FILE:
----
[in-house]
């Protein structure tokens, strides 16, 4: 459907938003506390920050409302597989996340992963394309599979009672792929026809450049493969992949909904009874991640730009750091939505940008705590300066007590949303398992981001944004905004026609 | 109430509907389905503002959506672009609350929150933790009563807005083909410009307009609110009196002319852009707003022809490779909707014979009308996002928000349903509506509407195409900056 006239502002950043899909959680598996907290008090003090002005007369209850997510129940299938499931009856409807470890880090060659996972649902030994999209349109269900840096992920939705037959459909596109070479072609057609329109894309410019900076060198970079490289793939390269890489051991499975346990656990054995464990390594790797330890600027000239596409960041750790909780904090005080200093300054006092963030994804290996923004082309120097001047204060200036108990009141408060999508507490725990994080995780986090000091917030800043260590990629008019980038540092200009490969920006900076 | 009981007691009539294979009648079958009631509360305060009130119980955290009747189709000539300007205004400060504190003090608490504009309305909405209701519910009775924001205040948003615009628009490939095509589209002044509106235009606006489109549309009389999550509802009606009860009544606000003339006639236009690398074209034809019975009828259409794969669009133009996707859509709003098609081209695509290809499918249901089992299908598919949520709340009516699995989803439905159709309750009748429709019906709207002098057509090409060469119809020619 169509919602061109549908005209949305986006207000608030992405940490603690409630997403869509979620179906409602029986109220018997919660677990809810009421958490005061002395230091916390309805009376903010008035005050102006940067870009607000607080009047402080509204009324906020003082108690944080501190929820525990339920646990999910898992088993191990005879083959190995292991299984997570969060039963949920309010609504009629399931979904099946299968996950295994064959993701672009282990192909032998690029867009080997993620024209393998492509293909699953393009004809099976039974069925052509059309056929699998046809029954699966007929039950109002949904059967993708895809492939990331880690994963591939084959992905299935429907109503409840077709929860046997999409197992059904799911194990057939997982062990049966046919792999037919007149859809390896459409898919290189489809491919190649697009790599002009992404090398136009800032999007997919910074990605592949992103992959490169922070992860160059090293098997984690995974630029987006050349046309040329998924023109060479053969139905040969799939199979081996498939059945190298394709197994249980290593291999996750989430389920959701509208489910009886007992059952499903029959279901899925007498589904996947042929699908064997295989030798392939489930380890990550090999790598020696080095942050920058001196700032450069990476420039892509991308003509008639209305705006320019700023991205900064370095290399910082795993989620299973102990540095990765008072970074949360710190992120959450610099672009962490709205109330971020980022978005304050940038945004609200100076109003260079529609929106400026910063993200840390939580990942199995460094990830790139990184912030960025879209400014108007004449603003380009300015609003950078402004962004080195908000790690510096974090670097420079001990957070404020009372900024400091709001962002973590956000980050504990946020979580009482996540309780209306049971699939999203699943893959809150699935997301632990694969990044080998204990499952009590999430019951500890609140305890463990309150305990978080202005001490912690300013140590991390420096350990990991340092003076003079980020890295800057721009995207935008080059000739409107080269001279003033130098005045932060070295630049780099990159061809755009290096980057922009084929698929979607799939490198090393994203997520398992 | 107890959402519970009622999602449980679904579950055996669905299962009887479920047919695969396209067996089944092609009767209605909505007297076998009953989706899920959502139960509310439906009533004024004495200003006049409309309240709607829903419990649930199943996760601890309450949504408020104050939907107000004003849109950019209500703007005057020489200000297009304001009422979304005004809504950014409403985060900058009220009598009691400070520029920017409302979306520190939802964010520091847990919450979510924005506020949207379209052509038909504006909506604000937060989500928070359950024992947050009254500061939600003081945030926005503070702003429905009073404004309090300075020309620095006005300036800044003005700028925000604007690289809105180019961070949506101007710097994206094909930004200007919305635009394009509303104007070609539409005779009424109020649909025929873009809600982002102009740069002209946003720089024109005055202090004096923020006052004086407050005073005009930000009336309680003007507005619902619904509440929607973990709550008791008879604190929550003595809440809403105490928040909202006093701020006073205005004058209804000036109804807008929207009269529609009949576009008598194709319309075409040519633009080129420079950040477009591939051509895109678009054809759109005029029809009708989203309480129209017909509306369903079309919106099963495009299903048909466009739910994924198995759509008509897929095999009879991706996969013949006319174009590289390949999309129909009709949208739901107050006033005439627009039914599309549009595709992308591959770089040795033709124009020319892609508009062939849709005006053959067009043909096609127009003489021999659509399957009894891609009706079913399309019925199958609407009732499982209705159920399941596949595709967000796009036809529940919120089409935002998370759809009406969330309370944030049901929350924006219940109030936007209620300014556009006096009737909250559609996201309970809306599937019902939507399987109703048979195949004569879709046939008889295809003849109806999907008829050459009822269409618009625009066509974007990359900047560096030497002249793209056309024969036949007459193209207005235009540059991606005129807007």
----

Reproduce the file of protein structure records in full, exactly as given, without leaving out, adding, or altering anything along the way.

[in-house]
């Protein structure tokens, strides 16, 4: 459907938003506390920050409302597989996340992963394309599979009672792929026809450049493969992949909904009874991640730009750091939505940008705590300066007590949303398992981001944004905004026609 | 109430509907389905503002959506672009609350929150933790009563807005083909410009307009609110009196002319852009707003022809490779909707014979009308996002928000349903509506509407195409900056 006239502002950043899909959680598996907290008090003090002005007369209850997510129940299938499931009856409807470890880090060659996972649902030994999209349109269900840096992920939705037959459909596109070479072609057609329109894309410019900076060198970079490289793939390269890489051991499975346990656990054995464990390594790797330890600027000239596409960041750790909780904090005080200093300054006092963030994804290996923004082309120097001047204060200036108990009141408060999508507490725990994080995780986090000091917030800043260590990629008019980038540092200009490969920006900076 | 009981007691009539294979009648079958009631509360305060009130119980955290009747189709000539300007205004400060504190003090608490504009309305909405209701519910009775924001205040948003615009628009490939095509589209002044509106235009606006489109549309009389999550509802009606009860009544606000003339006639236009690398074209034809019975009828259409794969669009133009996707859509709003098609081209695509290809499918249901089992299908598919949520709340009516699995989803439905159709309750009748429709019906709207002098057509090409060469119809020619 169509919602061109549908005209949305986006207000608030992405940490603690409630997403869509979620179906409602029986109220018997919660677990809810009421958490005061002395230091916390309805009376903010008035005050102006940067870009607000607080009047402080509204009324906020003082108690944080501190929820525990339920646990999910898992088993191990005879083959190995292991299984997570969060039963949920309010609504009629399931979904099946299968996950295994064959993701672009282990192909032998690029867009080997993620024209393998492509293909699953393009004809099976039974069925052509059309056929699998046809029954699966007929039950109002949904059967993708895809492939990331880690994963591939084959992905299935429907109503409840077709929860046997999409197992059904799911194990057939997982062990049966046919792999037919007149859809390896459409898919290189489809491919190649697009790599002009992404090398136009800032999007997919910074990605592949992103992959490169922070992860160059090293098997984690995974630029987006050349046309040329998924023109060479053969139905040969799939199979081996498939059945190298394709197994249980290593291999996750989430389920959701509208489910009886007992059952499903029959279901899925007498589904996947042929699908064997295989030798392939489930380890990550090999790598020696080095942050920058001196700032450069990476420039892509991308003509008639209305705006320019700023991205900064370095290399910082795993989620299973102990540095990765008072970074949360710190992120959450610099672009962490709205109330971020980022978005304050940038945004609200100076109003260079529609929106400026910063993200840390939580990942199995460094990830790139990184912030960025879209400014108007004449603003380009300015609003950078402004962004080195908000790690510096974090670097420079001990957070404020009372900024400091709001962002973590956000980050504990946020979580009482996540309780209306049971699939999203699943893959809150699935997301632990694969990044080998204990499952009590999430019951500890609140305890463990309150305990978080202005001490912690300013140590991390420096350990990991340092003076003079980020890295800057721009995207935008080059000739409107080269001279003033130098005045932060070295630049780099990159061809755009290096980057922009084929698929979607799939490198090393994203997520398992 | 107890959402519970009622999602449980679904579950055996669905299962009887479920047919695969396209067996089944092609009767209605909505007297076998009953989706899920959502139960509310439906009533004024004495200003006049409309309240709607829903419990649930199943996760601890309450949504408020104050939907107000004003849109950019209500703007005057020489200000297009304001009422979304005004809504950014409403985060900058009220009598009691400070520029920017409302979306520190939802964010520091847990919450979510924005506020949207379209052509038909504006909506604000937060989500928070359950024992947050009254500061939600003081945030926005503070702003429905009073404004309090300075020309620095006005300036800044003005700028925000604007690289809105180019961070949506101007710097994206094909930004200007919305635009394009509303104007070609539409005779009424109020649909025929873009809600982002102009740069002209946003720089024109005055202090004096923020006052004086407050005073005009930000009336309680003007507005619902619904509440929607973990709550008791008879604190929550003595809440809403105490928040909202006093701020006073205005004058209804000036109804807008929207009269529609009949576009008598194709319309075409040519633009080129420079950040477009591939051509895109678009054809759109005029029809009708989203309480129209017909509306369903079309919106099963495009299903048909466009739910994924198995759509008509897929095999009879991706996969013949006319174009590289390949999309129909009709949208739901107050006033005439627009039914599309549009595709992308591959770089040795033709124009020319892609508009062939849709005006053959067009043909096609127009003489021999659509399957009894891609009706079913399309019925199958609407009732499982209705159920399941596949595709967000796009036809529940919120089409935002998370759809009406969330309370944030049901929350924006219940109030936007209620300014556009006096009737909250559609996201309970809306599937019902939507399987109703048979195949004569879709046939008889295809003849109806999907008829050459009822269409618009625009066509974007990359900047560096030497002249793209056309024969036949007459193209207005235009540059991606005129807007």